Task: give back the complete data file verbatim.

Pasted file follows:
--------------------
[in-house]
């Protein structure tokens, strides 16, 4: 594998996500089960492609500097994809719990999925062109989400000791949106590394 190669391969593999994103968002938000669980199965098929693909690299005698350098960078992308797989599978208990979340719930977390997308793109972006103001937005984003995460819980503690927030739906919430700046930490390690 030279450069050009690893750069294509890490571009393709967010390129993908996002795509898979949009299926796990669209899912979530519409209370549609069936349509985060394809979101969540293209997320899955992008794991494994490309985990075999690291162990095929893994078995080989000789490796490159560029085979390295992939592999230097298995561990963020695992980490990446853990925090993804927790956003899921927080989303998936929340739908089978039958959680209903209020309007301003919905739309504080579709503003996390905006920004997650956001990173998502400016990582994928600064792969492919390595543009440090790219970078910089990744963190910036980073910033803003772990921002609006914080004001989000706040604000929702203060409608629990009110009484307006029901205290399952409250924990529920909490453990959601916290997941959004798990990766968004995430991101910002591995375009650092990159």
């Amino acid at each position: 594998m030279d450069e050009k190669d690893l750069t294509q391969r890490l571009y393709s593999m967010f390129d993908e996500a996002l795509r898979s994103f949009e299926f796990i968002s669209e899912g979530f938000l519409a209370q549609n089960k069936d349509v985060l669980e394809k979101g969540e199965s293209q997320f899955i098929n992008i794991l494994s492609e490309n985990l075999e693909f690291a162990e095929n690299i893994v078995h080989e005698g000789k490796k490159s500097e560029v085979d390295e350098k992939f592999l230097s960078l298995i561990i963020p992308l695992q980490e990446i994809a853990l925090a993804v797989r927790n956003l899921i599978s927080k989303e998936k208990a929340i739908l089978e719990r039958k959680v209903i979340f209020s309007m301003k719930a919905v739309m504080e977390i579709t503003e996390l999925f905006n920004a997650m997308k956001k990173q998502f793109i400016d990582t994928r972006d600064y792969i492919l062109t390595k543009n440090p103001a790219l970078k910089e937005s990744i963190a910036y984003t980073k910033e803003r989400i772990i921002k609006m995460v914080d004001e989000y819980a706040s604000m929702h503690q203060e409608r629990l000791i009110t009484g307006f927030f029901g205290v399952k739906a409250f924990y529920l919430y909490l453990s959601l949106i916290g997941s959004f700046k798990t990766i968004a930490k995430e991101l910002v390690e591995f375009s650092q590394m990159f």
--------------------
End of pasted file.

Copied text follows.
[in-house]
């Protein structure tokens, strides 16, 4: 594998996500089960492609500097994809719990999925062109989400000791949106590394 190669391969593999994103968002938000669980199965098929693909690299005698350098960078992308797989599978208990979340719930977390997308793109972006103001937005984003995460819980503690927030739906919430700046930490390690 030279450069050009690893750069294509890490571009393709967010390129993908996002795509898979949009299926796990669209899912979530519409209370549609069936349509985060394809979101969540293209997320899955992008794991494994490309985990075999690291162990095929893994078995080989000789490796490159560029085979390295992939592999230097298995561990963020695992980490990446853990925090993804927790956003899921927080989303998936929340739908089978039958959680209903209020309007301003919905739309504080579709503003996390905006920004997650956001990173998502400016990582994928600064792969492919390595543009440090790219970078910089990744963190910036980073910033803003772990921002609006914080004001989000706040604000929702203060409608629990009110009484307006029901205290399952409250924990529920909490453990959601916290997941959004798990990766968004995430991101910002591995375009650092990159």
């Amino acid at each position: 594998m030279d450069e050009k190669d690893l750069t294509q391969r890490l571009y393709s593999m967010f390129d993908e996500a996002l795509r898979s994103f949009e299926f796990i968002s669209e899912g979530f938000l519409a209370q549609n089960k069936d349509v985060l669980e394809k979101g969540e199965s293209q997320f899955i098929n992008i794991l494994s492609e490309n985990l075999e693909f690291a162990e095929n690299i893994v078995h080989e005698g000789k490796k490159s500097e560029v085979d390295e350098k992939f592999l230097s960078l298995i561990i963020p992308l695992q980490e990446i994809a853990l925090a993804v797989r927790n956003l899921i599978s927080k989303e998936k208990a929340i739908l089978e719990r039958k959680v209903i979340f209020s309007m301003k719930a919905v739309m504080e977390i579709t503003e996390l999925f905006n920004a997650m997308k956001k990173q998502f793109i400016d990582t994928r972006d600064y792969i492919l062109t390595k543009n440090p103001a790219l970078k910089e937005s990744i963190a910036y984003t980073k910033e803003r989400i772990i921002k609006m995460v914080d004001e989000y819980a706040s604000m929702h503690q203060e409608r629990l000791i009110t009484g307006f927030f029901g205290v399952k739906a409250f924990y529920l919430y909490l453990s959601l949106i916290g997941s959004f700046k798990t990766i968004a930490k995430e991101l910002v390690e591995f375009s650092q590394m990159f």